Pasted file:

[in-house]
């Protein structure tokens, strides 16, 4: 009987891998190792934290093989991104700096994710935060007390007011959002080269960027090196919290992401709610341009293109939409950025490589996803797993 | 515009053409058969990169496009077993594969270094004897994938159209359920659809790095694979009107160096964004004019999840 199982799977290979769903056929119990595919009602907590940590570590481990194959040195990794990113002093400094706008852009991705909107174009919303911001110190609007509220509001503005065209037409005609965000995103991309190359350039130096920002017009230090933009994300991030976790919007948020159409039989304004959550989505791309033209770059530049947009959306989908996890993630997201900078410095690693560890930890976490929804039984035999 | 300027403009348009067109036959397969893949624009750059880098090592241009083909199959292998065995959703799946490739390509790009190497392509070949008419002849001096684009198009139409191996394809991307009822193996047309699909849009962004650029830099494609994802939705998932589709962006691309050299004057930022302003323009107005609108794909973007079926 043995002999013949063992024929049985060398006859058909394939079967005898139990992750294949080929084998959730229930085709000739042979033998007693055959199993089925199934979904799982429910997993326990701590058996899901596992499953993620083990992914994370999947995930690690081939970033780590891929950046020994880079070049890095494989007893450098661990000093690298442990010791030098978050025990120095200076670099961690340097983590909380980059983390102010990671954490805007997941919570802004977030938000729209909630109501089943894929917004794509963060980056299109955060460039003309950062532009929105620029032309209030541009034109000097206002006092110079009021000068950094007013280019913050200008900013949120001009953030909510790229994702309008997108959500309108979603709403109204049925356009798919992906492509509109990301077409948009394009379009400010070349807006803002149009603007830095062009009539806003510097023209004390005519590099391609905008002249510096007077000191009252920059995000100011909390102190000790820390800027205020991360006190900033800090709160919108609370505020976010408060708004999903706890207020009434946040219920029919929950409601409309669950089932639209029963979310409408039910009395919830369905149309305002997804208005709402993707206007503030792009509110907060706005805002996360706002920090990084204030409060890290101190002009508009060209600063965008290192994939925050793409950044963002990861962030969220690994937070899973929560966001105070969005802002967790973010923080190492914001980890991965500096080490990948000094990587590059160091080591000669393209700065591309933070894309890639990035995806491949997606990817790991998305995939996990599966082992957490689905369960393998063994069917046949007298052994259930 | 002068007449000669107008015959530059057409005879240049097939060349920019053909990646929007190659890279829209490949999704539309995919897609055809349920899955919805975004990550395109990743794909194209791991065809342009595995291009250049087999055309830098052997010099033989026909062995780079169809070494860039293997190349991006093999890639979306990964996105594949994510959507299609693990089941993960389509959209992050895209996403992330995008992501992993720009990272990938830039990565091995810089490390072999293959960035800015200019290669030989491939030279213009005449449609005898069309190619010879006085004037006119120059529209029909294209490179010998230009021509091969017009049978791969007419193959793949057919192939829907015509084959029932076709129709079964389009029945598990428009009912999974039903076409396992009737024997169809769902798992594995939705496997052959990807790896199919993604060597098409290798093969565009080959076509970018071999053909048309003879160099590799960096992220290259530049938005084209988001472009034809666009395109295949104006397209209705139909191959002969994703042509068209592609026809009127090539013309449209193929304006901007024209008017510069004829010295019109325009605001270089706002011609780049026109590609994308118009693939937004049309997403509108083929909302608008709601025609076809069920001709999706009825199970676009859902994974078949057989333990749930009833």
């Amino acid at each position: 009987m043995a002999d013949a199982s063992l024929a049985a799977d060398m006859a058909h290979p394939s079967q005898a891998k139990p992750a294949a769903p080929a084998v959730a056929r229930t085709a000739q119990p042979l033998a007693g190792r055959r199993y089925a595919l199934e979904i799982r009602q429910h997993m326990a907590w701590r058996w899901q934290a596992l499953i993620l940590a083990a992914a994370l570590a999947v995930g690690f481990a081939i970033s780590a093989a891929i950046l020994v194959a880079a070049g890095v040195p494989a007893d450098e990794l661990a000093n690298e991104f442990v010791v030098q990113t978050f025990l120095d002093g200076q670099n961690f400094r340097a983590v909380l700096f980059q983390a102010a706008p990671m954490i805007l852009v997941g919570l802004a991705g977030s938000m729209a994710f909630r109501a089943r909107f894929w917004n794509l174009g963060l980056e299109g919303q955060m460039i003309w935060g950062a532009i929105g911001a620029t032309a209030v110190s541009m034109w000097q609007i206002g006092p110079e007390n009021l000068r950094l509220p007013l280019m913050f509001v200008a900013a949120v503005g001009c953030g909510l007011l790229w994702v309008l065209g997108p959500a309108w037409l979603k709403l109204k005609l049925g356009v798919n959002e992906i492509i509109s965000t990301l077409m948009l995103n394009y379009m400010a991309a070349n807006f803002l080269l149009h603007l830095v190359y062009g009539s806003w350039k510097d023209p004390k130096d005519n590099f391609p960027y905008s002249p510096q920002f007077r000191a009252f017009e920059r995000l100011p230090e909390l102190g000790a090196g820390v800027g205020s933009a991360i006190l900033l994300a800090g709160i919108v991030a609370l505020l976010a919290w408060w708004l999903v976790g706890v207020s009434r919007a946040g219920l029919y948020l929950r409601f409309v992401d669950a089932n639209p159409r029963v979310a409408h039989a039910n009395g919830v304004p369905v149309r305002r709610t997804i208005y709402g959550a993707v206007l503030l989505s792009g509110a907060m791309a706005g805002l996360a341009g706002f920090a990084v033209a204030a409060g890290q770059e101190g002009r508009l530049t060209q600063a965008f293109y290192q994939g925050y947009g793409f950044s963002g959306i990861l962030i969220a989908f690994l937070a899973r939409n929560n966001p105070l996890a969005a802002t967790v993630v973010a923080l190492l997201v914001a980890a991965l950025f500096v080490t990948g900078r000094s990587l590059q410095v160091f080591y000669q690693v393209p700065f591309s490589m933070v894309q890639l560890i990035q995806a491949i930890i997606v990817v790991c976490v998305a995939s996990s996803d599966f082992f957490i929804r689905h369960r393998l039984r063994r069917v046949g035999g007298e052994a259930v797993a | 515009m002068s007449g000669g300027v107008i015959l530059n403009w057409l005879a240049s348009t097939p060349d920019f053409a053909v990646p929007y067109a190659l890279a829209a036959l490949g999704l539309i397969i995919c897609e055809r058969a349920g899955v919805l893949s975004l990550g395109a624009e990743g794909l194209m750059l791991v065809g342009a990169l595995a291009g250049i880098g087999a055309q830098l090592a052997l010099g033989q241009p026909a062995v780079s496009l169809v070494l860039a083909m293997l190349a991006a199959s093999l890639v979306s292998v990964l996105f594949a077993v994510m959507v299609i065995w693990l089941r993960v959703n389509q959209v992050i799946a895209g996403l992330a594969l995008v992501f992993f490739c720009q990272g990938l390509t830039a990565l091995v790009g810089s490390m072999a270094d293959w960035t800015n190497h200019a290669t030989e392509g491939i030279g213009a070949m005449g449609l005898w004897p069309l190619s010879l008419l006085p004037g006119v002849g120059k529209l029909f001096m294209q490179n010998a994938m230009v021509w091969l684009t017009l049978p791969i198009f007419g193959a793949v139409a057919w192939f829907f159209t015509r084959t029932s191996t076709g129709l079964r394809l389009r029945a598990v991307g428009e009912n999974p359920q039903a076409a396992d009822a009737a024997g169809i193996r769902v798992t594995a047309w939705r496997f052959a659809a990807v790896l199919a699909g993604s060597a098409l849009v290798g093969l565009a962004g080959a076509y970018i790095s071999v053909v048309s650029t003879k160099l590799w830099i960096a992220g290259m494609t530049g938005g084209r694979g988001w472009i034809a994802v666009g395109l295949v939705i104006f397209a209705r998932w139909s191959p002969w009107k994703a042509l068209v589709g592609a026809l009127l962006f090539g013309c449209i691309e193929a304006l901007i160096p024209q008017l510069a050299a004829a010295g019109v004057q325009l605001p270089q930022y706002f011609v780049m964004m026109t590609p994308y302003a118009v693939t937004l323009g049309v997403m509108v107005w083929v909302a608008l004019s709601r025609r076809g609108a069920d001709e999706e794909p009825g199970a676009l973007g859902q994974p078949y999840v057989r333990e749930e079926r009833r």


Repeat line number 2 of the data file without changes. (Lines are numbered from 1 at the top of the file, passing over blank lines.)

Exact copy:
């Protein structure tokens, strides 16, 4: 009987891998190792934290093989991104700096994710935060007390007011959002080269960027090196919290992401709610341009293109939409950025490589996803797993 | 515009053409058969990169496009077993594969270094004897994938159209359920659809790095694979009107160096964004004019999840 199982799977290979769903056929119990595919009602907590940590570590481990194959040195990794990113002093400094706008852009991705909107174009919303911001110190609007509220509001503005065209037409005609965000995103991309190359350039130096920002017009230090933009994300991030976790919007948020159409039989304004959550989505791309033209770059530049947009959306989908996890993630997201900078410095690693560890930890976490929804039984035999 | 300027403009348009067109036959397969893949624009750059880098090592241009083909199959292998065995959703799946490739390509790009190497392509070949008419002849001096684009198009139409191996394809991307009822193996047309699909849009962004650029830099494609994802939705998932589709962006691309050299004057930022302003323009107005609108794909973007079926 043995002999013949063992024929049985060398006859058909394939079967005898139990992750294949080929084998959730229930085709000739042979033998007693055959199993089925199934979904799982429910997993326990701590058996899901596992499953993620083990992914994370999947995930690690081939970033780590891929950046020994880079070049890095494989007893450098661990000093690298442990010791030098978050025990120095200076670099961690340097983590909380980059983390102010990671954490805007997941919570802004977030938000729209909630109501089943894929917004794509963060980056299109955060460039003309950062532009929105620029032309209030541009034109000097206002006092110079009021000068950094007013280019913050200008900013949120001009953030909510790229994702309008997108959500309108979603709403109204049925356009798919992906492509509109990301077409948009394009379009400010070349807006803002149009603007830095062009009539806003510097023209004390005519590099391609905008002249510096007077000191009252920059995000100011909390102190000790820390800027205020991360006190900033800090709160919108609370505020976010408060708004999903706890207020009434946040219920029919929950409601409309669950089932639209029963979310409408039910009395919830369905149309305002997804208005709402993707206007503030792009509110907060706005805002996360706002920090990084204030409060890290101190002009508009060209600063965008290192994939925050793409950044963002990861962030969220690994937070899973929560966001105070969005802002967790973010923080190492914001980890991965500096080490990948000094990587590059160091080591000669393209700065591309933070894309890639990035995806491949997606990817790991998305995939996990599966082992957490689905369960393998063994069917046949007298052994259930 | 002068007449000669107008015959530059057409005879240049097939060349920019053909990646929007190659890279829209490949999704539309995919897609055809349920899955919805975004990550395109990743794909194209791991065809342009595995291009250049087999055309830098052997010099033989026909062995780079169809070494860039293997190349991006093999890639979306990964996105594949994510959507299609693990089941993960389509959209992050895209996403992330995008992501992993720009990272990938830039990565091995810089490390072999293959960035800015200019290669030989491939030279213009005449449609005898069309190619010879006085004037006119120059529209029909294209490179010998230009021509091969017009049978791969007419193959793949057919192939829907015509084959029932076709129709079964389009029945598990428009009912999974039903076409396992009737024997169809769902798992594995939705496997052959990807790896199919993604060597098409290798093969565009080959076509970018071999053909048309003879160099590799960096992220290259530049938005084209988001472009034809666009395109295949104006397209209705139909191959002969994703042509068209592609026809009127090539013309449209193929304006901007024209008017510069004829010295019109325009605001270089706002011609780049026109590609994308118009693939937004049309997403509108083929909302608008709601025609076809069920001709999706009825199970676009859902994974078949057989333990749930009833």